Apple’s iPhone pricing strategy

10 04 2010

When the iPhone was first released in 2007 Apple charged its customers $599 for the 8gb version. Only 66 days after the initial offer at the end of June Apple dropped the price to $399 for the exact same device, which led to heavy protests among the innovators and early adopters…

The huge amount of complaints about the price drop made Apple give away $100 store credit cards to all who bought the new device right after its launch.

Looking at this behavior from the marketing perspective, it is obvious that Apple incorporated several different pricing strategies at the same time. Clearly there is a certain buyers’ expectation linked to Apple’s pricing, because the company has created a high quality image with a relatively high price level. The target group Apple addressed with their former product line is said to have been used to this image. The selling price of $599 (which is more about $380 higher than the manufacturing costs) turns out to be extremely well chosen, because just fit in with the rest of the product line, met the customers’ expectations and underlined the quality expectations. Considering Apple’s company image again, prestige pricing obviously played an important role in the pricing decision, too.

If looking at the immediate price drop after only two months, the initial price can also be seen as a skimming price used to recover from high development costs, because the device featured all kinds of new technologies, that had not been used in consumer products before. At that time there were no competing products in the market, which also contributes to the skimming price decision.

In the last years Apple seems to have moved away from the idea of selling an extremely prestigious and exclusive phone, as the price has been lowered with all future iPhone releases. In my opinion this is due to the growing competition in the touch-controlled smart-phone market, especially because Apple is known to improve its other products in relatively short intervals adding new features or improving performance while keeping the prices constant rather than dropping them.




7 responses

10 04 2010

In hindsight, I think you are absolutely right, Apple’s pricing strategy might have seemed like a massive debacle at the time, but in reality it was most likely a very smart move. They were able to take advantage of the all the hype created by their marketing plan and charge consumers well over what it cost to manufacture the device. After they sold about as many phones as they could at that price they dropped it in order to create more buzz which in turn caused consumers to get the, “Oh my gosh, what a great deal I can’t pass this up!” mentality.

With the newer iPhone generation it seems like they have a different pricing strategy. The new phones are far less expensive, even when they are first released which seems like they are trying to target a broader market from the get go. This could be in large part because Apple is trying to place the iPhone as the most superior smart phone, and if this is the case it needs to be a viable option for almost all consumers, especially business persons who need a smart phone.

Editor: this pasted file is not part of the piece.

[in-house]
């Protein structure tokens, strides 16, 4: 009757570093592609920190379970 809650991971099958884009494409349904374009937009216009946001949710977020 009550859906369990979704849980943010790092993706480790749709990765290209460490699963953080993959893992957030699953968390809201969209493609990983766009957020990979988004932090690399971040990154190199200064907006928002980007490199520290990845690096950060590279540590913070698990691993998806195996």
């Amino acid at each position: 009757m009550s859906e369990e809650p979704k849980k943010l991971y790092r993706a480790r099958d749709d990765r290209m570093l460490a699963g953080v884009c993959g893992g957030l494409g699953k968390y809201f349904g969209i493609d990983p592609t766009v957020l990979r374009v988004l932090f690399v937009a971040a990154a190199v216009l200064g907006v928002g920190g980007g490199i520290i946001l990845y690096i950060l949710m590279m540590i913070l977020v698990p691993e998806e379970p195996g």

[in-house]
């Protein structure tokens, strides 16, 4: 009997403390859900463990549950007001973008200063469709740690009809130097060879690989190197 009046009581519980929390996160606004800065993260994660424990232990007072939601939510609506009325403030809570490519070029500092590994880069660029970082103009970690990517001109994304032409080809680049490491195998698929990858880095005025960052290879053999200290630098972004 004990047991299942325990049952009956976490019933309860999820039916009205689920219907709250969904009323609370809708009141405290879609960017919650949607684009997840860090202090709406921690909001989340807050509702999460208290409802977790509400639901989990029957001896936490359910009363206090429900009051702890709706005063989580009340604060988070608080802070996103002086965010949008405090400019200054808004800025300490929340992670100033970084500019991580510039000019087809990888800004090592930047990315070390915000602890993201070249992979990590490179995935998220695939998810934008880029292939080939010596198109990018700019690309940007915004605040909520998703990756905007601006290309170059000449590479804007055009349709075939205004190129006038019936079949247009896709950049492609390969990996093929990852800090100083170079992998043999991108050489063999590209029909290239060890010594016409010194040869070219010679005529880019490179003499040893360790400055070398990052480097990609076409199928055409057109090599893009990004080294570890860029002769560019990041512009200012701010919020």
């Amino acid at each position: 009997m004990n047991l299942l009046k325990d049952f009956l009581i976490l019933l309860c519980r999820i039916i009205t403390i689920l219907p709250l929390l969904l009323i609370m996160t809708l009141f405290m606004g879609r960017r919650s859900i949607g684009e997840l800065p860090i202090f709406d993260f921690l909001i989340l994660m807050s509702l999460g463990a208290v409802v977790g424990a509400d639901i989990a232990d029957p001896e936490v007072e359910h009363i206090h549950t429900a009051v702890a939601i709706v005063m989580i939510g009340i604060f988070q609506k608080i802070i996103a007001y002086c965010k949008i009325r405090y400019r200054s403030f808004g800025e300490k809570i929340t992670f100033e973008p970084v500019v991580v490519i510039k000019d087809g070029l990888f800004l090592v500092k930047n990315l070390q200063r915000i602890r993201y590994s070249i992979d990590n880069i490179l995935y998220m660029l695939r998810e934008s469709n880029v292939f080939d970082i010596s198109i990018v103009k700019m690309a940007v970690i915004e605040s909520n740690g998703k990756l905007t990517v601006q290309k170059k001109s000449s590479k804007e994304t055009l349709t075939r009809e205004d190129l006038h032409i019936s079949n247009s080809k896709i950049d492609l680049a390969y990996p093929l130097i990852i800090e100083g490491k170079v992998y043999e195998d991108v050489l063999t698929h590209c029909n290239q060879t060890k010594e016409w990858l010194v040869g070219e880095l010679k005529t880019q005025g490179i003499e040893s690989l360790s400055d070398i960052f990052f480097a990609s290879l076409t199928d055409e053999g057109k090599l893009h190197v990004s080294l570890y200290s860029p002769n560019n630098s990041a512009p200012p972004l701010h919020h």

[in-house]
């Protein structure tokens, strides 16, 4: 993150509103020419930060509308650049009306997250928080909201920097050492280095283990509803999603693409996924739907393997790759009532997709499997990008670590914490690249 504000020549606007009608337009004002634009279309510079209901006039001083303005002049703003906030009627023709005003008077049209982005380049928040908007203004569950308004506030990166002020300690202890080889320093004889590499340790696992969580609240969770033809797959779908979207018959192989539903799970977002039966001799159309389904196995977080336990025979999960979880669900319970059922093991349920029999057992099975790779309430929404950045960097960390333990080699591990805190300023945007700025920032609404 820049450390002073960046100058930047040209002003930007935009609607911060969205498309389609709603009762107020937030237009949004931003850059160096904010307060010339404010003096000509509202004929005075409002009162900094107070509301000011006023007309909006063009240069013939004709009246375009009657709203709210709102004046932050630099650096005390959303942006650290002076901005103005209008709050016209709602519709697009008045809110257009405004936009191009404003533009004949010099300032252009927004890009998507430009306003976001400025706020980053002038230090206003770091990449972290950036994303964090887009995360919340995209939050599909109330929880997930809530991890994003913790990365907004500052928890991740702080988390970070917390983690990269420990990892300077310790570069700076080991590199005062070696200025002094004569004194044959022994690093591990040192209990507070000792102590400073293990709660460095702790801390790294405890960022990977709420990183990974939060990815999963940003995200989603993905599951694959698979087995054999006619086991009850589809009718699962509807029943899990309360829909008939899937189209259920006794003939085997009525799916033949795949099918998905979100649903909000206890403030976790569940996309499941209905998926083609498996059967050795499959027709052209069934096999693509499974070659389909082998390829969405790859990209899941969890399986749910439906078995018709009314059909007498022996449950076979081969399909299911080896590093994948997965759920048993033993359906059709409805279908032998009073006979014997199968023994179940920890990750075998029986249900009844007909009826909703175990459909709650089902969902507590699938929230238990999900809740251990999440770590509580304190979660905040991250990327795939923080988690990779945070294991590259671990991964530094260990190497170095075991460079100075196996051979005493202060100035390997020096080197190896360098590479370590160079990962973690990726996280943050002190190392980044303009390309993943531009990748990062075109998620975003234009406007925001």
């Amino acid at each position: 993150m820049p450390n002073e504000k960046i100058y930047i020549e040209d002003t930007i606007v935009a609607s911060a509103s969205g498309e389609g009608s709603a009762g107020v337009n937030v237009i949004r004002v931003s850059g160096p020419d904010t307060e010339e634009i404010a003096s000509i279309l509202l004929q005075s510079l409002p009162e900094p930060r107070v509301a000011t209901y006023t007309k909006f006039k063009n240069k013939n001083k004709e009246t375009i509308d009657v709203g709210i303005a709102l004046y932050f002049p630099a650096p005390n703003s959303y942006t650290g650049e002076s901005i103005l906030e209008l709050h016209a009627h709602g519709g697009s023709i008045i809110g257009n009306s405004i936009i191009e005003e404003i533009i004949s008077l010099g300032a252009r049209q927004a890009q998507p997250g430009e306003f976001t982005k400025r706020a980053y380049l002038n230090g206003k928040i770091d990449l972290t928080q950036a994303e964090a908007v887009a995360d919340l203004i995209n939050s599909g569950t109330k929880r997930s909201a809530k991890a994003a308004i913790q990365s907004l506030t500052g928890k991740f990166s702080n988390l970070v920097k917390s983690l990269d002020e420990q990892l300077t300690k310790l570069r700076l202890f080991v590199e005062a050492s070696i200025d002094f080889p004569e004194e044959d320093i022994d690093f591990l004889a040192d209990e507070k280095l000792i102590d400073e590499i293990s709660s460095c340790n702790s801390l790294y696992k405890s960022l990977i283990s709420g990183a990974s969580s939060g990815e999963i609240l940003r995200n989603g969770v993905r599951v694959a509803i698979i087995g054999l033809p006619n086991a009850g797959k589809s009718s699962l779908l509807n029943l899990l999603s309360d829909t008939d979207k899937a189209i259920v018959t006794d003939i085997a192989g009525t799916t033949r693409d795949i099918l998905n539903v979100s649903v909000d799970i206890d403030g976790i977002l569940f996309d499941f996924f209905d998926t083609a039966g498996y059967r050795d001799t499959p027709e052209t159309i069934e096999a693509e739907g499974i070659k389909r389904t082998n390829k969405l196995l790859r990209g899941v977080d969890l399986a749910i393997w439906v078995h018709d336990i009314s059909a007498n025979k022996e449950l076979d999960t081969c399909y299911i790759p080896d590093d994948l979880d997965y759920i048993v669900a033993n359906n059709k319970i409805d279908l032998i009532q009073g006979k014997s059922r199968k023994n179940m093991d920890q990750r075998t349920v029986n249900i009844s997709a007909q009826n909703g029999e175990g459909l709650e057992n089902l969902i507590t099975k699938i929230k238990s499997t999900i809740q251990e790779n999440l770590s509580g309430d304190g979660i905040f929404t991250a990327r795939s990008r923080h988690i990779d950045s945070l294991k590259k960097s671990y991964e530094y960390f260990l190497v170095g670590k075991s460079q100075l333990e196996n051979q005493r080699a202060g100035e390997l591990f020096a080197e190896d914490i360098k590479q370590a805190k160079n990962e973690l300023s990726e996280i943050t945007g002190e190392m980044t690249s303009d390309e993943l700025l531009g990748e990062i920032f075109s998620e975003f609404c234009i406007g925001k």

11 04 2010
Sanjeev Ranabhat

Apple is very good at crating an image of being the most “superior quality” and creating a whole idea that in order to have a quality product we, the consumer need to pay high.
Apple’s quality is pretty high in the products, however, they are being famous (or infamous) for being notorious to the customers after selling their product. Example is the youtube video of a man who destroys his macbook even after he purchased an extended apple care, but doesn’t get any support from the Apple after his macbook is broken.

There are other companies which are high quality and even better than Apple’s product. like Microsoft’s Zune for an iPod, google’s phone is even better than iphone in many ways. I think its the whole idea, that Apple people are successful to create an image and the brand being so powerful.

you will see, after a couple of months, they are going to reduce the price of an ipad, and they will come up with better one too.

11 04 2010

Good example and well analyzed!

13 04 2010

I believe that Apple was smart in the way that they skimmed prices when the iphone first came out to cut down on their marketing costs. The company knew that their product was going to be extremely popular and that most people would be willing to pay the $599 to be one of the first the get the phone. When Apple droped the price by a couple hundred dollars this allowed for all those who have seen or heard about the iphone from others to be able to buy it at an affordable price. This price was still over the production costs and the phone gained praise from those who owned one already. What Apple did by giving those people who a $100 dollar credit was smart to satisfy those who were unhappy. Apple was giving the consumer what they wanted and allowed the consumer to purchase more of their products which would most likely lead to repeat customers in the future for Apple.

18 04 2011
Naveen pusala

Iphone price strategy was debacle at that time..

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